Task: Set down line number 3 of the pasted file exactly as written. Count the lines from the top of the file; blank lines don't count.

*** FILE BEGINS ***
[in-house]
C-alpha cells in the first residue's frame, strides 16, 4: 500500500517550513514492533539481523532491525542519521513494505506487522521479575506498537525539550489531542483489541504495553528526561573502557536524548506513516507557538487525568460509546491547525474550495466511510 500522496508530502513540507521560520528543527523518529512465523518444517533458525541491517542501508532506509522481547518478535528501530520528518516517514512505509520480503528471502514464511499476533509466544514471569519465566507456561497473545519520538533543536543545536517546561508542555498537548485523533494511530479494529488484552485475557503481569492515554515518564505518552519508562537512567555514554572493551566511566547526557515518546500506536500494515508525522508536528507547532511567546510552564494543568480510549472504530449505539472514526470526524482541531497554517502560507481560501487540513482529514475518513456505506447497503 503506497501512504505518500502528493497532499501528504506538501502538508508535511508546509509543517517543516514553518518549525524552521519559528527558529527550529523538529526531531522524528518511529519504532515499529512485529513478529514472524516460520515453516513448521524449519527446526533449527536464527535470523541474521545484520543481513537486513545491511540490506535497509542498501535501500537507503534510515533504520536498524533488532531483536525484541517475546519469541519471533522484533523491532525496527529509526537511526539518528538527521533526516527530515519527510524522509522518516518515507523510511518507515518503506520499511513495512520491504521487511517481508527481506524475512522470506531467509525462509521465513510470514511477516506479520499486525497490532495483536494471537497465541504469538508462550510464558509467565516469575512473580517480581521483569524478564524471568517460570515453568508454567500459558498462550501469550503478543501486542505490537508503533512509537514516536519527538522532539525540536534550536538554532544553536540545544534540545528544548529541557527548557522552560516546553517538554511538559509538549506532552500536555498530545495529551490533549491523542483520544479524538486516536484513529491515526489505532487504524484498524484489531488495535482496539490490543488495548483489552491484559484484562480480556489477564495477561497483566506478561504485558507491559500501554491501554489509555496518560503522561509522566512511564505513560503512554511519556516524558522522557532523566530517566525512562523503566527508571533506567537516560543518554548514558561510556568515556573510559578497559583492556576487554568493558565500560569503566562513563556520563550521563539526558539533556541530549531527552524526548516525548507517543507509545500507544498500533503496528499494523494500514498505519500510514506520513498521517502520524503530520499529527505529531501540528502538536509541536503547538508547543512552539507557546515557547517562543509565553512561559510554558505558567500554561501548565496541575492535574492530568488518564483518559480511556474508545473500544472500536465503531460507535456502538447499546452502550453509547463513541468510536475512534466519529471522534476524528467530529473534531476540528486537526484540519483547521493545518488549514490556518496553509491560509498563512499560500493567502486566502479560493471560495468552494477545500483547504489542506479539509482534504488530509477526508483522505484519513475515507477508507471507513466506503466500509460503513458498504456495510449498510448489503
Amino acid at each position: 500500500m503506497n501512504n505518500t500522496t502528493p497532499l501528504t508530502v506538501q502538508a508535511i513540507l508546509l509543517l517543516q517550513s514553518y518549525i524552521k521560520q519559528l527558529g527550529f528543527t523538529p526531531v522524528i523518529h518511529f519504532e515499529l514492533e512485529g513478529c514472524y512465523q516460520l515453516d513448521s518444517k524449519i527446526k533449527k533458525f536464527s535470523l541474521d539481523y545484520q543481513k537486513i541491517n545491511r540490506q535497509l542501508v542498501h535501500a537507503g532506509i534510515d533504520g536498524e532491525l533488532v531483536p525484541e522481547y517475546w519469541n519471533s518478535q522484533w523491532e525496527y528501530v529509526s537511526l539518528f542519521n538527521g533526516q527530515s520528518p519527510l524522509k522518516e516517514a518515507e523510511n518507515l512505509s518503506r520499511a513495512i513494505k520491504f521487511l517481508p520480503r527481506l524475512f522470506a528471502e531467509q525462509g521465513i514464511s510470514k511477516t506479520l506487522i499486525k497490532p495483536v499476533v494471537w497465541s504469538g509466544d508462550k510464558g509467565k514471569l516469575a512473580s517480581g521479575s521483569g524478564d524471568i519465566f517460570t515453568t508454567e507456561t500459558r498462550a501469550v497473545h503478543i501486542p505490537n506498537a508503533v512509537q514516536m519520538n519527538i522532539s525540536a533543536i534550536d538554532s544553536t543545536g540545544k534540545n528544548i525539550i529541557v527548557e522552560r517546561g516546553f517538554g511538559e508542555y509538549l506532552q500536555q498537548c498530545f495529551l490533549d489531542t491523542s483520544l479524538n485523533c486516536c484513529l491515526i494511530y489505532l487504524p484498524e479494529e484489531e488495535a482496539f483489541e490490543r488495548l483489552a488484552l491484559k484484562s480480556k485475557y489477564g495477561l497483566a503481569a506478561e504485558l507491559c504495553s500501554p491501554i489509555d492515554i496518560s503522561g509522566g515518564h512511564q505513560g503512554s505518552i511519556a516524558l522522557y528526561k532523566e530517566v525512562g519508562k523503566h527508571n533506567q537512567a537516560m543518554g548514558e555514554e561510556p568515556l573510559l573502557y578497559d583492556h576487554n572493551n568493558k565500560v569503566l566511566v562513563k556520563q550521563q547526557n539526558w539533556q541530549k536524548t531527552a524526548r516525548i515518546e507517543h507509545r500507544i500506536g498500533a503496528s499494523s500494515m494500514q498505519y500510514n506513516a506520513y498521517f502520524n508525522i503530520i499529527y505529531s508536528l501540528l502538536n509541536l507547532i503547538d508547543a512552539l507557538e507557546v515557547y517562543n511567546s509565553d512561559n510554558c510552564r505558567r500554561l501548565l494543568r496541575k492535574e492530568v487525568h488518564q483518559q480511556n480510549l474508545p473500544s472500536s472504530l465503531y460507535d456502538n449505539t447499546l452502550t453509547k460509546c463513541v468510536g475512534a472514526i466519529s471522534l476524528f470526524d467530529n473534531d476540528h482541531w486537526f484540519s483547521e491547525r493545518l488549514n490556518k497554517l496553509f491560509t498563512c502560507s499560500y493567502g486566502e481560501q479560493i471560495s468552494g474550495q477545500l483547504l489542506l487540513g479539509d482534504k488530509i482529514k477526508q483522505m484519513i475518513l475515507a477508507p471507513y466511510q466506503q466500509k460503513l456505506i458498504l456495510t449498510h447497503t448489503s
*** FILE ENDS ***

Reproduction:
Amino acid at each position: 500500500m503506497n501512504n505518500t500522496t502528493p497532499l501528504t508530502v506538501q502538508a508535511i513540507l508546509l509543517l517543516q517550513s514553518y518549525i524552521k521560520q519559528l527558529g527550529f528543527t523538529p526531531v522524528i523518529h518511529f519504532e515499529l514492533e512485529g513478529c514472524y512465523q516460520l515453516d513448521s518444517k524449519i527446526k533449527k533458525f536464527s535470523l541474521d539481523y545484520q543481513k537486513i541491517n545491511r540490506q535497509l542501508v542498501h535501500a537507503g532506509i534510515d533504520g536498524e532491525l533488532v531483536p525484541e522481547y517475546w519469541n519471533s518478535q522484533w523491532e525496527y528501530v529509526s537511526l539518528f542519521n538527521g533526516q527530515s520528518p519527510l524522509k522518516e516517514a518515507e523510511n518507515l512505509s518503506r520499511a513495512i513494505k520491504f521487511l517481508p520480503r527481506l524475512f522470506a528471502e531467509q525462509g521465513i514464511s510470514k511477516t506479520l506487522i499486525k497490532p495483536v499476533v494471537w497465541s504469538g509466544d508462550k510464558g509467565k514471569l516469575a512473580s517480581g521479575s521483569g524478564d524471568i519465566f517460570t515453568t508454567e507456561t500459558r498462550a501469550v497473545h503478543i501486542p505490537n506498537a508503533v512509537q514516536m519520538n519527538i522532539s525540536a533543536i534550536d538554532s544553536t543545536g540545544k534540545n528544548i525539550i529541557v527548557e522552560r517546561g516546553f517538554g511538559e508542555y509538549l506532552q500536555q498537548c498530545f495529551l490533549d489531542t491523542s483520544l479524538n485523533c486516536c484513529l491515526i494511530y489505532l487504524p484498524e479494529e484489531e488495535a482496539f483489541e490490543r488495548l483489552a488484552l491484559k484484562s480480556k485475557y489477564g495477561l497483566a503481569a506478561e504485558l507491559c504495553s500501554p491501554i489509555d492515554i496518560s503522561g509522566g515518564h512511564q505513560g503512554s505518552i511519556a516524558l522522557y528526561k532523566e530517566v525512562g519508562k523503566h527508571n533506567q537512567a537516560m543518554g548514558e555514554e561510556p568515556l573510559l573502557y578497559d583492556h576487554n572493551n568493558k565500560v569503566l566511566v562513563k556520563q550521563q547526557n539526558w539533556q541530549k536524548t531527552a524526548r516525548i515518546e507517543h507509545r500507544i500506536g498500533a503496528s499494523s500494515m494500514q498505519y500510514n506513516a506520513y498521517f502520524n508525522i503530520i499529527y505529531s508536528l501540528l502538536n509541536l507547532i503547538d508547543a512552539l507557538e507557546v515557547y517562543n511567546s509565553d512561559n510554558c510552564r505558567r500554561l501548565l494543568r496541575k492535574e492530568v487525568h488518564q483518559q480511556n480510549l474508545p473500544s472500536s472504530l465503531y460507535d456502538n449505539t447499546l452502550t453509547k460509546c463513541v468510536g475512534a472514526i466519529s471522534l476524528f470526524d467530529n473534531d476540528h482541531w486537526f484540519s483547521e491547525r493545518l488549514n490556518k497554517l496553509f491560509t498563512c502560507s499560500y493567502g486566502e481560501q479560493i471560495s468552494g474550495q477545500l483547504l489542506l487540513g479539509d482534504k488530509i482529514k477526508q483522505m484519513i475518513l475515507a477508507p471507513y466511510q466506503q466500509k460503513l456505506i458498504l456495510t449498510h447497503t448489503s